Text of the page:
Published November 6, 2008

Property ventures: Popular has to watch its books


THE financial mayhem has affected almost every part of the economy but the pain has certainly been felt most strongly in the equity and property markets. Share values have plunged, real estate prices have dipped and most investors are keeping their feet dry from both fields.

It was therefore surprising to see Popular Holdings launch a rights issue last week. Not only is it trying to raise up to $22.2 million in a bearish stock market, most or even all of the net proceeds would go into property development.

While Popular is a household name when it comes to bookstores and education materials, it is a relatively new real estate player, having joined the scene in 2006 when the market was just beginning to pick up.

Popular's fundraising attempt at this juncture is likely to fuel speculation about its ability to support its property investments. The company has put up more than $71 million in four land purchases so far.

The tightening credit situation is certainly not working in Popular's favour. Banks have reportedly become more selective in extending loans, especially when the cooling property sector is involved. For small developers with no track record, loans are likely to come with more or tougher conditions.

Project financing

In fact, Popular's move reinforces concerns that emerged as early as a year ago - that non-core developers which jumped onto the property bandwagon might have trouble financing their projects should the market head south.

It does not help that Popular has two construction projects eating into its resources - One Robin and 18 Shelford. One Robin is already open for sale and could bring in cash as development progresses. This in turn would help fund the construction.

Unfortunately, 18 Shelford will not afford Popular such a breather. Construction is underway but the development has not been launched for sale and will not be receiving any proceeds. This is where funding could get a little tight and some extra cash may come in handy.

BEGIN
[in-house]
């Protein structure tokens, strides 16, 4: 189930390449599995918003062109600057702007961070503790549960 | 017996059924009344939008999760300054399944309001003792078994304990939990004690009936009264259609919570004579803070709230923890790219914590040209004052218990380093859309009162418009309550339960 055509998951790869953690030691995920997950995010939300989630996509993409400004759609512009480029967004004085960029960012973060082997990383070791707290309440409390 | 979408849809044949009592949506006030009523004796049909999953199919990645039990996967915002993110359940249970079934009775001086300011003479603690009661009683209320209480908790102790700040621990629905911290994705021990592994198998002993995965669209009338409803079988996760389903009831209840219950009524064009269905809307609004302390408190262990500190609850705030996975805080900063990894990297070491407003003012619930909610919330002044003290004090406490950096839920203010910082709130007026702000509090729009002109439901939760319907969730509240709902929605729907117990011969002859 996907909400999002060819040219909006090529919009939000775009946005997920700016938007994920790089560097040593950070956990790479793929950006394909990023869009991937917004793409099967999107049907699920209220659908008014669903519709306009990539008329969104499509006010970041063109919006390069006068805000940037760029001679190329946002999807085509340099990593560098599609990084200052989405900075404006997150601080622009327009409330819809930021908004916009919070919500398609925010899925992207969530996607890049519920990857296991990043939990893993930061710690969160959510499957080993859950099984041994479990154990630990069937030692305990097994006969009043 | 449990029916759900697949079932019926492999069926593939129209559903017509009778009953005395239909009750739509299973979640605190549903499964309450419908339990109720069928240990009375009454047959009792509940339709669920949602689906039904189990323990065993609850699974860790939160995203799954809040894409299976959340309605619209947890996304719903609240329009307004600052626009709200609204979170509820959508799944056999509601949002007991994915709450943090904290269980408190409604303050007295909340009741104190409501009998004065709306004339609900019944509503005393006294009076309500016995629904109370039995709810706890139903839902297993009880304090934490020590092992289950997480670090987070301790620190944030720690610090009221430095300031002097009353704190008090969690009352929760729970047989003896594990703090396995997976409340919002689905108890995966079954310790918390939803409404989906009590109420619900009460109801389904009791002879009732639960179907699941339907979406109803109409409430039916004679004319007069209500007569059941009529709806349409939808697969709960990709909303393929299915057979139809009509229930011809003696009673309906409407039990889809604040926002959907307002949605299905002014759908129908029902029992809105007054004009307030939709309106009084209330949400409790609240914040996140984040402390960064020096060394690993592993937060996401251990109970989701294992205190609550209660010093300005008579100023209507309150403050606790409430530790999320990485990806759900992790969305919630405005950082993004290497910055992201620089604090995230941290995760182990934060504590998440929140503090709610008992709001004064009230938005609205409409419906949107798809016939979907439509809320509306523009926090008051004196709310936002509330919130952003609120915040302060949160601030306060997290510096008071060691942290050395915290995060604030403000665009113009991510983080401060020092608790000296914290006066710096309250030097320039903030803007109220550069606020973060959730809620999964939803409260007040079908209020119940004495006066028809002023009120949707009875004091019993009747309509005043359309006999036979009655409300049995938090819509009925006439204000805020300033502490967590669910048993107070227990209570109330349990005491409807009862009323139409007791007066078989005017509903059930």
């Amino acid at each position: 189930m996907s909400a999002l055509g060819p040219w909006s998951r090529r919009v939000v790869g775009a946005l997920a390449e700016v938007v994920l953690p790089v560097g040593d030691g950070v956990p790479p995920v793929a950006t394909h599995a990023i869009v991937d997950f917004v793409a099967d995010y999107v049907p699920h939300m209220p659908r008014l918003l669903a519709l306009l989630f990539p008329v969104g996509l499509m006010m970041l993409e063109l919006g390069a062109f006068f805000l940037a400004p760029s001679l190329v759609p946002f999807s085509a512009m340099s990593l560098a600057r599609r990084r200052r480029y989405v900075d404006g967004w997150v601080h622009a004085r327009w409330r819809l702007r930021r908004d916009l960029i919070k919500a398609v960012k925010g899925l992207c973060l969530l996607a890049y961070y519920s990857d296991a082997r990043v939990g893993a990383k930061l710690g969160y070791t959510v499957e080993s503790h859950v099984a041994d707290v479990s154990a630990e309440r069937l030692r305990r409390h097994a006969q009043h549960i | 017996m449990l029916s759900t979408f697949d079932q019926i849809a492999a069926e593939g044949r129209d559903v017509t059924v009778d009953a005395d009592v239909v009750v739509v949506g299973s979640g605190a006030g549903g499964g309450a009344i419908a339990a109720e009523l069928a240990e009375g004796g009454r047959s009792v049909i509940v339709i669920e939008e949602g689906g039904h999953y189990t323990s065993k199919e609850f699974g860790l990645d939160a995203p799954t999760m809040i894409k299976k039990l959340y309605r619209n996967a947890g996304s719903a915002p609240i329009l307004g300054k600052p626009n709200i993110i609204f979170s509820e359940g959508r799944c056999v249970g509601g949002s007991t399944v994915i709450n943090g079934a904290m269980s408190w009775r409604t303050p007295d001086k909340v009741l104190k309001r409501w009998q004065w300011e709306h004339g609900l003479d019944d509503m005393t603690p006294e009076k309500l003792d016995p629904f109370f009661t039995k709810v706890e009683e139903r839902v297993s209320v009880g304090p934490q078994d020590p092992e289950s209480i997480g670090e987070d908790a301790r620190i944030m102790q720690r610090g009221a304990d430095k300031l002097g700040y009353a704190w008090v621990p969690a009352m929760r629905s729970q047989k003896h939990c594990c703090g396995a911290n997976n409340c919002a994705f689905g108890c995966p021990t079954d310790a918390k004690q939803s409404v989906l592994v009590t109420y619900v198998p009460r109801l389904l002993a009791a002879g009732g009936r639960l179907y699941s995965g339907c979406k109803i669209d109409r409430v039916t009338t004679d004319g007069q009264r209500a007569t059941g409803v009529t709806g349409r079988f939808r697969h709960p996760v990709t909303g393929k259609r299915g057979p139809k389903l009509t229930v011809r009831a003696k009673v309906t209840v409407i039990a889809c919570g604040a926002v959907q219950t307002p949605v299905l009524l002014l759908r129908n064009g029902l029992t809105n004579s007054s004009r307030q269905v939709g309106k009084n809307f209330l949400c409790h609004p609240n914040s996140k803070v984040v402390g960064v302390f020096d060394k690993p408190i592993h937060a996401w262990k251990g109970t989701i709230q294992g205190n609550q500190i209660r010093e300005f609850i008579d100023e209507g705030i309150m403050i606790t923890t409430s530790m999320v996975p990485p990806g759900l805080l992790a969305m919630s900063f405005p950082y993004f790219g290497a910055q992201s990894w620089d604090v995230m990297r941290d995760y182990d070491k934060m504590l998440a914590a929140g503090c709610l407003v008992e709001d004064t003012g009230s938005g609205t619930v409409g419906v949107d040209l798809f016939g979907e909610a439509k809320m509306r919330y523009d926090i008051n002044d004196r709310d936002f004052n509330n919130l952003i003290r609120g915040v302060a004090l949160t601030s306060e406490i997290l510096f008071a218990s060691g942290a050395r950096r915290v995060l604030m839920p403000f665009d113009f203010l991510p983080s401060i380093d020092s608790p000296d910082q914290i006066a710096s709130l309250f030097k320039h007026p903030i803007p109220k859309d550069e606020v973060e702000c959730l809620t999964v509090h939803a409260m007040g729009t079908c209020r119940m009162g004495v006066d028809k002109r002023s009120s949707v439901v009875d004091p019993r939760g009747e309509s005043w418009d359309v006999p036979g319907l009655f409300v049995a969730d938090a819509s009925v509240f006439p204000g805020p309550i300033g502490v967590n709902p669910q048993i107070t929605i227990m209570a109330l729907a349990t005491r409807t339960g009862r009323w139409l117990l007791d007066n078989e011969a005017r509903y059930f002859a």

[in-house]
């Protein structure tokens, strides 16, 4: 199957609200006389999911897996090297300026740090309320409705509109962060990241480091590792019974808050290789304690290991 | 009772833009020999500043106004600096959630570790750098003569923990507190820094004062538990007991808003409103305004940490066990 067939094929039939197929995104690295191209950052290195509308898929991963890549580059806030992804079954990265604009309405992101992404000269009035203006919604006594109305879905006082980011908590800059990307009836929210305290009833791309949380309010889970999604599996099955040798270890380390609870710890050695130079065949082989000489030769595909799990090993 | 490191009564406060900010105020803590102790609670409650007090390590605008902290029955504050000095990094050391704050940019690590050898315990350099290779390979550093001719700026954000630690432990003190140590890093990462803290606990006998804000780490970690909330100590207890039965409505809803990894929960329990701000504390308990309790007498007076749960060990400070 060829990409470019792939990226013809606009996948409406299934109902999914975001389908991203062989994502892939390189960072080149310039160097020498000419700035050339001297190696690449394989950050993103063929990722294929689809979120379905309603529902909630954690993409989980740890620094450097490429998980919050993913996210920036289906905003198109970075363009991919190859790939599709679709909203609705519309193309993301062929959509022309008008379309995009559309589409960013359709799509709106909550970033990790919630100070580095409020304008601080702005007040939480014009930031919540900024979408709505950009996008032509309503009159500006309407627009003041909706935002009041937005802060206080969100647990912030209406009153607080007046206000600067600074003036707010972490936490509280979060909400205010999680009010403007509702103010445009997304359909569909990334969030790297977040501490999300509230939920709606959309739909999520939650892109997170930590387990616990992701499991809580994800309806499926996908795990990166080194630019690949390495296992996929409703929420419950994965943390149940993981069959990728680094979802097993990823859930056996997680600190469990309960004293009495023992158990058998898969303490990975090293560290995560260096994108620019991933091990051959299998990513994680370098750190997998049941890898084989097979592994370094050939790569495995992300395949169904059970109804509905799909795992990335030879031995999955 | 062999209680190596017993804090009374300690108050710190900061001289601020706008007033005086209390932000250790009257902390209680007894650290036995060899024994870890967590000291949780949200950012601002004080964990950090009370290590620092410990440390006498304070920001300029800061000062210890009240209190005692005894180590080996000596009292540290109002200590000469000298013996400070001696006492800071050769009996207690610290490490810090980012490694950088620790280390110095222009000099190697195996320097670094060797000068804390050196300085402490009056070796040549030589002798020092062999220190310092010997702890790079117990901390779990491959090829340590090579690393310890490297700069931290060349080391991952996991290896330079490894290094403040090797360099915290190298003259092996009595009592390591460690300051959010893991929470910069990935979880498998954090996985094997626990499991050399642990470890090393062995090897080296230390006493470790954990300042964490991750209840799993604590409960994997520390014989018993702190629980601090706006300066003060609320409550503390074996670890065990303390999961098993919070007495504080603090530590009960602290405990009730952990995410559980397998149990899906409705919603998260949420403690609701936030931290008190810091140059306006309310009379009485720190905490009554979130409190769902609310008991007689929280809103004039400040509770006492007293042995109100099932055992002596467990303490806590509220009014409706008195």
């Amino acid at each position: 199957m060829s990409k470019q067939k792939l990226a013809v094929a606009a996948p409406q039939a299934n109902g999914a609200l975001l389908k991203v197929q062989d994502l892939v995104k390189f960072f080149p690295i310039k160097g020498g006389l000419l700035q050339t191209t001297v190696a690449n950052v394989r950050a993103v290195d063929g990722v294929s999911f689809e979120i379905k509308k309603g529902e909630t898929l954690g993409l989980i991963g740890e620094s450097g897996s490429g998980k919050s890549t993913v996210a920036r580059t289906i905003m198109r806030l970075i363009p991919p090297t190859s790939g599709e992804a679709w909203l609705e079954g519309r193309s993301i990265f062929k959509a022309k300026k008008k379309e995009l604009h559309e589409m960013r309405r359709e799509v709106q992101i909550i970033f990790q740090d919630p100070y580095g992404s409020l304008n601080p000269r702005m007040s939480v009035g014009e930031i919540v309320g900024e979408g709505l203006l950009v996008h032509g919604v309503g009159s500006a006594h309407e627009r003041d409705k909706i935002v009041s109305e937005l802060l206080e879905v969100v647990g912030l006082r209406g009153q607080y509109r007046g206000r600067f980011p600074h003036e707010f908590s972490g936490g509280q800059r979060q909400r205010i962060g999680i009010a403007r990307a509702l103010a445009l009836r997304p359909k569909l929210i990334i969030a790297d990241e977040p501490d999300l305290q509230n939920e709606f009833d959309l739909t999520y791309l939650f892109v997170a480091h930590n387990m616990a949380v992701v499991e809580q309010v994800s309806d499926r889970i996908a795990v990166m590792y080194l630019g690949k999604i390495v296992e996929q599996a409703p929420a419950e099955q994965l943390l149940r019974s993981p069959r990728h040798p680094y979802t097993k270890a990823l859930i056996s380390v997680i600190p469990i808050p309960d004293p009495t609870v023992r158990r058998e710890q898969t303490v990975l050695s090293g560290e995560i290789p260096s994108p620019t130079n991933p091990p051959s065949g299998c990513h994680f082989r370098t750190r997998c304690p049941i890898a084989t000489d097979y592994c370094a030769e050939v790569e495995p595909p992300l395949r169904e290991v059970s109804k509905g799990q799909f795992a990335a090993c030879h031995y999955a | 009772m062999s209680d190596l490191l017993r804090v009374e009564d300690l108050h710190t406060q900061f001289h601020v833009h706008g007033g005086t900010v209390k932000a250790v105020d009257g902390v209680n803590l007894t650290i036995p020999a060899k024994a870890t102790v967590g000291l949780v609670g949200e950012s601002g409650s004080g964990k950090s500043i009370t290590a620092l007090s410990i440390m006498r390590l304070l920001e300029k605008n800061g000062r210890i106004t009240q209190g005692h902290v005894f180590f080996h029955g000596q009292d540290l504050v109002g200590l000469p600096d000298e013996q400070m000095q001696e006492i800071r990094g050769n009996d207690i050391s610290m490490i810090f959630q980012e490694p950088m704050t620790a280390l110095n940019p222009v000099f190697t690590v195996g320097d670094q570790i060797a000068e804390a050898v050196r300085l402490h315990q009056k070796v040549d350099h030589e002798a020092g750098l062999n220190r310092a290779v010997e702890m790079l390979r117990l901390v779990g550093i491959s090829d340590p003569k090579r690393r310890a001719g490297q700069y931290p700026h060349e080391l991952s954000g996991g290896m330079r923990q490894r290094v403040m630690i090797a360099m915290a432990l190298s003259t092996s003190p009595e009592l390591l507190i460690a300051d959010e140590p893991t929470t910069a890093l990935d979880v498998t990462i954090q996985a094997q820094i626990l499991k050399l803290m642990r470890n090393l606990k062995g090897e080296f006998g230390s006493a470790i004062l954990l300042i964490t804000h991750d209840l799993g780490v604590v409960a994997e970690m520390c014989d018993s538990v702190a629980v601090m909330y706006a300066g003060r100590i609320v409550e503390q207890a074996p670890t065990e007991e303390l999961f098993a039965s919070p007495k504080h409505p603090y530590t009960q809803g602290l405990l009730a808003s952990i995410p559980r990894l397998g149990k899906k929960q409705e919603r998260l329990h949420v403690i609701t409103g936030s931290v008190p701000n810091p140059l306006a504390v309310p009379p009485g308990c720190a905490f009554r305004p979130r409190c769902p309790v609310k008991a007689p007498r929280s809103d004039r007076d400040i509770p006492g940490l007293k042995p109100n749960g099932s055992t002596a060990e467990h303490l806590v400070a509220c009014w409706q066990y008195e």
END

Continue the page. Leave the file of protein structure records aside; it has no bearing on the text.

Few details

Popular's statement last week revealed few details on how proceeds from the rights issue would be used, save that they would 'strengthen the capital base', keep its property development business 'properly funded', and allow it to be 'selective in timing its property marketing and sales activities'.

For now, Popular's financials look sound. With cash and fixed deposits amounting to $45.3 million as at July 31, the group is more than able to settle the $13.7 million debt due within a year or on demand. Its net gearing ratio also rests at a comfortable 0.14 times.

Besides, Popular's investments in One Robin and 18 Shelford are far from dire. At the very least, both are situated in Districts 10 and 11, locations which tend to be fairly sought after by both locals and foreigners.

On the whole, Popular is nowhere near a solvency crisis. But the rights issue does still send out a warning signal on the short-term liquidity of its property business.

While the foray may bring huge returns, it is also exposing the latecomer to large risks, forcing it to shore up its cash position. Popular will need to watch its books closely to make sure that such risks do not spill over and affect its core retail and publishing business.